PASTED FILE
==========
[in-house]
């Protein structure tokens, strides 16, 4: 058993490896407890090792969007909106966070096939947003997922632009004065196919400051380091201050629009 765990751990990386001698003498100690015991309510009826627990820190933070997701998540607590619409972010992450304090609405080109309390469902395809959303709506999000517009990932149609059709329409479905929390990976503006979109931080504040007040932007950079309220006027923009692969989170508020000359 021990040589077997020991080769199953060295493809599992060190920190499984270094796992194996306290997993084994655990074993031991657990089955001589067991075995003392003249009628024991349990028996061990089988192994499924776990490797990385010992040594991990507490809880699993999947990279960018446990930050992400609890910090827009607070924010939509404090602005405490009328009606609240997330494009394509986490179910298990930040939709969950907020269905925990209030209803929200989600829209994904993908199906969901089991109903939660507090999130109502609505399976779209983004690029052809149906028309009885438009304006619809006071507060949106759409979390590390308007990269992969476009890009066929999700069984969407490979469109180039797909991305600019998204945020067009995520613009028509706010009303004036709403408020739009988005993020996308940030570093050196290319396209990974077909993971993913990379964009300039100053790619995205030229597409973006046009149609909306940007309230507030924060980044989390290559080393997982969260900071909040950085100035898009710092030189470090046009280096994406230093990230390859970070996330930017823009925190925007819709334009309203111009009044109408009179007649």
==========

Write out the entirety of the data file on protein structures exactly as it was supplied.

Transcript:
[in-house]
């Protein structure tokens, strides 16, 4: 058993490896407890090792969007909106966070096939947003997922632009004065196919400051380091201050629009 765990751990990386001698003498100690015991309510009826627990820190933070997701998540607590619409972010992450304090609405080109309390469902395809959303709506999000517009990932149609059709329409479905929390990976503006979109931080504040007040932007950079309220006027923009692969989170508020000359 021990040589077997020991080769199953060295493809599992060190920190499984270094796992194996306290997993084994655990074993031991657990089955001589067991075995003392003249009628024991349990028996061990089988192994499924776990490797990385010992040594991990507490809880699993999947990279960018446990930050992400609890910090827009607070924010939509404090602005405490009328009606609240997330494009394509986490179910298990930040939709969950907020269905925990209030209803929200989600829209994904993908199906969901089991109903939660507090999130109502609505399976779209983004690029052809149906028309009885438009304006619809006071507060949106759409979390590390308007990269992969476009890009066929999700069984969407490979469109180039797909991305600019998204945020067009995520613009028509706010009303004036709403408020739009988005993020996308940030570093050196290319396209990974077909993971993913990379964009300039100053790619995205030229597409973006046009149609909306940007309230507030924060980044989390290559080393997982969260900071909040950085100035898009710092030189470090046009280096994406230093990230390859970070996330930017823009925190925007819709334009309203111009009044109408009179007649």